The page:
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May 31, 2003

STA Says Decimals Have Hurt Investors

By Gregory Bresiger

The Securities Traders Association wants to return to a time when the trading industry wasn't hurt by the use of decimals.

"We believe that the introduction of decimalization, although well intended, has increased investors' costs, reduced transparency, increased volatility, and diminished the visibility of liquidity," John Giesea, president and chief executive officer of the STA, wrote in a letter to William Donaldson, the new chairman of the Securities and Exchange Commission. Active fund managers have seen their trading costs rise by one percent to two percent of assets, the STA said, citing an academic study.

"The goals of moving to decimals from fractions were clearly well intended...They were intended to narrow spreads, with the expectation that they would generate a significant saving for investors," Giesea continued. But he wrote that decimals have created "unintended consequences." These include hardships for market makers, specialists, those risking capital in providing liquidity as well as increased costs for investors. Giesea warned that, "Action must be taken soon to remedy what could soon be a capital formation crisis."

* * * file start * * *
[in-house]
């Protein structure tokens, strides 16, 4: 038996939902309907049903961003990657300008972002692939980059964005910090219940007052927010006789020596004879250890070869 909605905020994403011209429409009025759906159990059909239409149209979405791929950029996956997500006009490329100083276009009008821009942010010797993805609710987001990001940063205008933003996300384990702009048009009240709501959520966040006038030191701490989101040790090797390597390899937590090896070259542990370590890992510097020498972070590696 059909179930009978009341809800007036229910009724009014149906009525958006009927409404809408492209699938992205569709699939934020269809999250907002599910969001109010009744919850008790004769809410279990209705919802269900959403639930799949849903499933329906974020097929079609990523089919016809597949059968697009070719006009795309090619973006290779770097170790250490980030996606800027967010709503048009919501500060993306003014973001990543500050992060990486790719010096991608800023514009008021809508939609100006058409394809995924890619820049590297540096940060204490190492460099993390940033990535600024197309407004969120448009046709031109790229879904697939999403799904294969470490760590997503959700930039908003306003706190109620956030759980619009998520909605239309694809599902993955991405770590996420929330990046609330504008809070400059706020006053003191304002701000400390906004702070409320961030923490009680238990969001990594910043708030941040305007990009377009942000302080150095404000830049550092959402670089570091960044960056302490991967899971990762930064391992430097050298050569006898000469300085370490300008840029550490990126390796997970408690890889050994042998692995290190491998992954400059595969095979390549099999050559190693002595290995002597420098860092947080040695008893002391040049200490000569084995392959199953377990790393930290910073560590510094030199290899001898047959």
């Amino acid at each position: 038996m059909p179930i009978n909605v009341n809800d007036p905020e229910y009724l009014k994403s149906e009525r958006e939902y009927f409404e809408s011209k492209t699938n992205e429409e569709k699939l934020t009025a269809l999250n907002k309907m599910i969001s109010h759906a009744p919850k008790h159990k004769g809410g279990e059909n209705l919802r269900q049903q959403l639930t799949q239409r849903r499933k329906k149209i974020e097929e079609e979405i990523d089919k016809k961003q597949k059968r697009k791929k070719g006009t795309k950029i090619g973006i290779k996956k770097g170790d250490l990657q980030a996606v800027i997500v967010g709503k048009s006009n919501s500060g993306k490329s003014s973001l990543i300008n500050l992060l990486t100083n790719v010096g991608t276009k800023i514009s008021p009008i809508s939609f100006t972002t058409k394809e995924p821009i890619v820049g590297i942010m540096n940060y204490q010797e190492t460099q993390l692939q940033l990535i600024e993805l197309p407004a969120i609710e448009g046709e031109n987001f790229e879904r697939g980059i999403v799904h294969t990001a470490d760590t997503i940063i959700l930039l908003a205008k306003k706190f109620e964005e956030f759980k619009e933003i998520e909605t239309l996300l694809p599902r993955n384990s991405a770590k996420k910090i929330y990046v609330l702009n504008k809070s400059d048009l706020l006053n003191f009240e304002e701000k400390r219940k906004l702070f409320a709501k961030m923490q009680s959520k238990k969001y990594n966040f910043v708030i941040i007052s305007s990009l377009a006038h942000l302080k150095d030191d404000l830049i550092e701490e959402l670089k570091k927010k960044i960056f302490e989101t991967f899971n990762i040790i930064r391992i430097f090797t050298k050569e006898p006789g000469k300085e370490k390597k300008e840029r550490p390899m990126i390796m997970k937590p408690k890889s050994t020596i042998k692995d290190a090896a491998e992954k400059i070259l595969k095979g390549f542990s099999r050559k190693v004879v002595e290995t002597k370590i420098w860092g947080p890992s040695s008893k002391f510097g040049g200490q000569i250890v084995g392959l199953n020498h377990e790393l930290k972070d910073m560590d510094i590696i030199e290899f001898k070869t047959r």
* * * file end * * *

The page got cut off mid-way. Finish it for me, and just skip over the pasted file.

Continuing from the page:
Is there any chance of the trading industry returning to fractions? Giesea and the STA, are betting that Donaldson was serious when he was recently quoted in a Reuters wire service report as calling for a complete re-examination of the impact of trading in decimals. However, at the STA's Washington conference, a key lawmaker was asked about ditching decimals. "We're not getting rid of decimals," said Michael Oxley (R-Ohio), chairman of the House Financial Services Committee.